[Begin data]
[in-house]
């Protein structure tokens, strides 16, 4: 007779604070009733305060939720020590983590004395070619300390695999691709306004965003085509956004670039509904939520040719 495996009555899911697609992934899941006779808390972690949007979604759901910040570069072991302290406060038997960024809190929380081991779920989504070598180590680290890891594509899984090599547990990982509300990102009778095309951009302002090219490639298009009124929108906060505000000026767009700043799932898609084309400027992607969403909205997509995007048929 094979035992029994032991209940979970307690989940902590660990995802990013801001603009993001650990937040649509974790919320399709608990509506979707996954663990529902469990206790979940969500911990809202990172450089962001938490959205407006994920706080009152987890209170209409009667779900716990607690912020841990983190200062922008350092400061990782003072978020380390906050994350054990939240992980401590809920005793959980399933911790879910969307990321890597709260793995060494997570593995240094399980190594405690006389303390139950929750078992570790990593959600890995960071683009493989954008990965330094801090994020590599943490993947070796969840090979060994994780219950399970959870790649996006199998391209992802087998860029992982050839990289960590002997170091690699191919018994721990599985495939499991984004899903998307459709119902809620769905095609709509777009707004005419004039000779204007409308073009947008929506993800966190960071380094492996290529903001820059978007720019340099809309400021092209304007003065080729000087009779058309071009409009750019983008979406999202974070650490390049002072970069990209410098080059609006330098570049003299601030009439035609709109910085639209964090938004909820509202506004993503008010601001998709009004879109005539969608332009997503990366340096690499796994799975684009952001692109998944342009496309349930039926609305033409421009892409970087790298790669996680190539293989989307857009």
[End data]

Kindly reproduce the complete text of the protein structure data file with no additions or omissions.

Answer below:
[in-house]
């Protein structure tokens, strides 16, 4: 007779604070009733305060939720020590983590004395070619300390695999691709306004965003085509956004670039509904939520040719 495996009555899911697609992934899941006779808390972690949007979604759901910040570069072991302290406060038997960024809190929380081991779920989504070598180590680290890891594509899984090599547990990982509300990102009778095309951009302002090219490639298009009124929108906060505000000026767009700043799932898609084309400027992607969403909205997509995007048929 094979035992029994032991209940979970307690989940902590660990995802990013801001603009993001650990937040649509974790919320399709608990509506979707996954663990529902469990206790979940969500911990809202990172450089962001938490959205407006994920706080009152987890209170209409009667779900716990607690912020841990983190200062922008350092400061990782003072978020380390906050994350054990939240992980401590809920005793959980399933911790879910969307990321890597709260793995060494997570593995240094399980190594405690006389303390139950929750078992570790990593959600890995960071683009493989954008990965330094801090994020590599943490993947070796969840090979060994994780219950399970959870790649996006199998391209992802087998860029992982050839990289960590002997170091690699191919018994721990599985495939499991984004899903998307459709119902809620769905095609709509777009707004005419004039000779204007409308073009947008929506993800966190960071380094492996290529903001820059978007720019340099809309400021092209304007003065080729000087009779058309071009409009750019983008979406999202974070650490390049002072970069990209410098080059609006330098570049003299601030009439035609709109910085639209964090938004909820509202506004993503008010601001998709009004879109005539969608332009997503990366340096690499796994799975684009952001692109998944342009496309349930039926609305033409421009892409970087790298790669996680190539293989989307857009």